Spare a thought for the 'death' bowler

Actually any phrase containing the word "death" is bad news

Andrew Hughes

Comments: 7 | Text size: A | A
Ishant Sharma in his delivery stride, India v West Indies, Champions Trophy, Group B, The Oval, June 11, 2013
It's not good news when your hair covers your face like an octopus attaching itself to its victim © AFP
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The fast-medium and medium-fast men of two great cricket nations have assembled in the subcontinent for a three-week orgy of runs, and as you might expect halfway through an orgy, some of the participants are beginning to look a little ragged.

The details of the carnage are enough to make the ghost of SF Barnes weep: 2267 runs at nearly seven an over. Ball has clattered into advertising boards 224 times and on 62 occasions have the commentators had occasion to declare, "Outta here!" or "He's really got hold of that one!" or "My word, Harsha, doesn't the trajectory of that particular shot remind you of the elliptical orbit of the moon Titan about the planet Saturn," or "Pow!"

Faced with this onslaught of biffery, the two teams have each developed a distinctive fielding strategy. Australia's plan is to bowl the ball halfway down the pitch. Like the modus operandi of the angler fish, which waits at the bottom of the sea with its mouth open, it is a somewhat predictable plan, but it seems to work because just as shrimps seem incapable of evolving an awareness of the difference between small caves and large fish with their mouths open, so each new generation of Indian batsmen seem bewitched by bouncers.

Watching them on Sunday made me wonder if this was how Australia's batsmen tried to adapt to Bodyline. All kinds of shot-prototypes were tried out. Rohit Sharma patented an upright, over-the-shoulder, toe-launched Rohitscoop, which looked rather complicated. Ashwin managed a tippy-toe Adam's Apple throat-glide, which worked, unlike Suresh Raina's lazy hook-pull-switch-nick to third man, which didn't.

India's strategy, by contrast, is to make sure they score enough runs so they don't have to bother about the bowling. But at 76 for 4, construction of an awe-inspiring target had ground to a halt. Enter master renovator, MS Dhoni, the man who has rescued many a behind-schedule building project. He set about repairing the foundations, and then, in the final over, with a whirr of helicoptering arms, he finished off the roof, erected several pillars, an ornate dome and knocked up a quick Sistine Chapel-style ceiling mural.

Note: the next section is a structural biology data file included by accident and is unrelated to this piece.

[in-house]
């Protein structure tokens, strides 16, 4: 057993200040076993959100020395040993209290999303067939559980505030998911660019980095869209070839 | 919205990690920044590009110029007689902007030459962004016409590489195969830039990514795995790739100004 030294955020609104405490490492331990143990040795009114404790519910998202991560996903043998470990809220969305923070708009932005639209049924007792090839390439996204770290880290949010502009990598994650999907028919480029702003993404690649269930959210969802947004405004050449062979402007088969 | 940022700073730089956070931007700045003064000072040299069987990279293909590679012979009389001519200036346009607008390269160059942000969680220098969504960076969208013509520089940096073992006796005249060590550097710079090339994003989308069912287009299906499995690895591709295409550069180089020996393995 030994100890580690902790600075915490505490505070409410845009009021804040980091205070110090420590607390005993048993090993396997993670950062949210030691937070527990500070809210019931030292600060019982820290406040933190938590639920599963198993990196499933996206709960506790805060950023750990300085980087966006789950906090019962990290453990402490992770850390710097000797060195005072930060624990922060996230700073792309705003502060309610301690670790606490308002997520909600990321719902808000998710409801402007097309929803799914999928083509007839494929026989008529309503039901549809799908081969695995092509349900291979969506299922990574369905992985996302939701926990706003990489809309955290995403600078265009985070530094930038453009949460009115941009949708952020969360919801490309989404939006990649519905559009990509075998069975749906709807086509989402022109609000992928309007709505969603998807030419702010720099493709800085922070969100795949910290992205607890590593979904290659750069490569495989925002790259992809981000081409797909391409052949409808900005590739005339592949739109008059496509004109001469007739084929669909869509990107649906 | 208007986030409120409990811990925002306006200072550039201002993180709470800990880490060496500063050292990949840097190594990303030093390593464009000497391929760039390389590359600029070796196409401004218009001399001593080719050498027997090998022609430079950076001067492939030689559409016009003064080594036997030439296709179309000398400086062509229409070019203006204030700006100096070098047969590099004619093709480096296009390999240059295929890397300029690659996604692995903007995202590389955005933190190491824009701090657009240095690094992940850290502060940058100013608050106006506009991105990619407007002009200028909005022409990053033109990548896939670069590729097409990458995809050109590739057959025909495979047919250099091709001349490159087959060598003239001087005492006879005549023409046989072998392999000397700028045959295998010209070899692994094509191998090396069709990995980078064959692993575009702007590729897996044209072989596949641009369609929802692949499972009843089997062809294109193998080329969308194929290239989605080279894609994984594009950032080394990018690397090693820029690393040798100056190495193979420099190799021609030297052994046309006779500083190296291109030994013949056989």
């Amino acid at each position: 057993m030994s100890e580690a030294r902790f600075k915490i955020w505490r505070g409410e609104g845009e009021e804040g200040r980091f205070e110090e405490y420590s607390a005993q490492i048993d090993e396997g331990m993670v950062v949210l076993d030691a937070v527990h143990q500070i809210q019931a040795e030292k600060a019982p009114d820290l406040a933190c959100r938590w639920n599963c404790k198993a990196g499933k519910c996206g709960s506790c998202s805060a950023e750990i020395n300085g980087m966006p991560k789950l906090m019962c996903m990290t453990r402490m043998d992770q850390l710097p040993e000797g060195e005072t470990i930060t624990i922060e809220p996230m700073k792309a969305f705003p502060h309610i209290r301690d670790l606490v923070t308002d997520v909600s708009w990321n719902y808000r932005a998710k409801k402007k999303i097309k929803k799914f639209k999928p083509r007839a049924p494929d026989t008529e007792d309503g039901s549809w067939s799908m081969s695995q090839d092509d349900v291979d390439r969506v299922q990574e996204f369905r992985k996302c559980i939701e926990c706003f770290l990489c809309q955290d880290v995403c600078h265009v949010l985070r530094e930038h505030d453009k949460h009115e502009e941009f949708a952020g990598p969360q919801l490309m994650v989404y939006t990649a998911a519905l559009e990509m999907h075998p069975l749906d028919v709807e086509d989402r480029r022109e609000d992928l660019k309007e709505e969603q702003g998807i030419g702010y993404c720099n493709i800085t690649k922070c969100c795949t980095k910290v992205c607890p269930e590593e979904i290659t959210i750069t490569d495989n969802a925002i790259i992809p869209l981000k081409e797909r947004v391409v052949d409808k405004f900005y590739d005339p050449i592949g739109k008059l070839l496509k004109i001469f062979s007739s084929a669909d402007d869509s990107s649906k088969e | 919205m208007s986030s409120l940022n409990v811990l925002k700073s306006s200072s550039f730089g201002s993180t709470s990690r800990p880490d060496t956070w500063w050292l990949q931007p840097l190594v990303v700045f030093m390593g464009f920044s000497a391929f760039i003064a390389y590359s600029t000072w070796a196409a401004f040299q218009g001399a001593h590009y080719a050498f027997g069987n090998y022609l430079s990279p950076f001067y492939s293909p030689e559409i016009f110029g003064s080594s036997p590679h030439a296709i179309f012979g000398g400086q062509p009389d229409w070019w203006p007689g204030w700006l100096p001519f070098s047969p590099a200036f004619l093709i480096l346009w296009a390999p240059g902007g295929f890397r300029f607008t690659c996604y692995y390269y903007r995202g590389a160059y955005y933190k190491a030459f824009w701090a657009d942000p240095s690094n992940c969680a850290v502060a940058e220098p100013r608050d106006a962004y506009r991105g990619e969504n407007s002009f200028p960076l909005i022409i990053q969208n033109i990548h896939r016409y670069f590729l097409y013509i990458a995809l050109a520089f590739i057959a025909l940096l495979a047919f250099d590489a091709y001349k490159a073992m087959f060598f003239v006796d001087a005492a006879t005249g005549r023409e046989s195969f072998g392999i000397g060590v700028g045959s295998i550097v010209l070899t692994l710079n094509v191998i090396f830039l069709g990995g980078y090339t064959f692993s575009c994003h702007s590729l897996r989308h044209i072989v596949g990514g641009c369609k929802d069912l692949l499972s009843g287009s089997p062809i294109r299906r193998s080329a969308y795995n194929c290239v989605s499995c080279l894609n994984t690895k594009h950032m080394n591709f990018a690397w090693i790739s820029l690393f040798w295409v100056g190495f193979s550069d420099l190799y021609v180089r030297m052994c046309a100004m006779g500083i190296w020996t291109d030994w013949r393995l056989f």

This sent the crowd wild and caused Ravi Shastri to go hoarse from shouting, which didn't mean that he stopped talking, but did reduce his commentary to a series of guttural roars of the kind you might expect from a particularly amorous grizzly bear in the mating season.

Australia's reply was a little stodgy. Adam Voges was the culprit. The shock of running out million-dollar cricket elf Glenn Maxwell had sent him into his shell and he was in serious danger of being the kind of Boycott-style cove who strolls off with an average-puffing score, when the situation demands a bit of a slog. Fortunately Virat Kohli can bring out the Viv Richards in any batsman. After an over of his dibbly-dobbly wobblers, Australia's run rate had blossomed nicely, and we had arrived at the denouement.

The fate of the "death" bowlers in this series should serve to remind us that any phrase containing the word "death" is bad news. Death Valley. Death Metal. Death's Head Beetle. The clue is in the title. "At the death" doesn't really refer to the end of the innings, but to the injurious implications that last-minute brutal thwackery can have for your career.

No such thoughts were in Ishant Sharma's mind as he returned to the attack with Australia needing 44 runs from 18 balls. In fact, I'm not sure what thoughts were in Ishant's mind. Perhaps he was thinking of cake. Or fluffy kittens. At some point, we can be fairly sure he thought a nice, polite, medium-paced, just short-of-a-length delivery was the way to go. And then he had the same thought. And again. And again. And twice more.

Four Six Six Six Two Six and that, more or less, was that.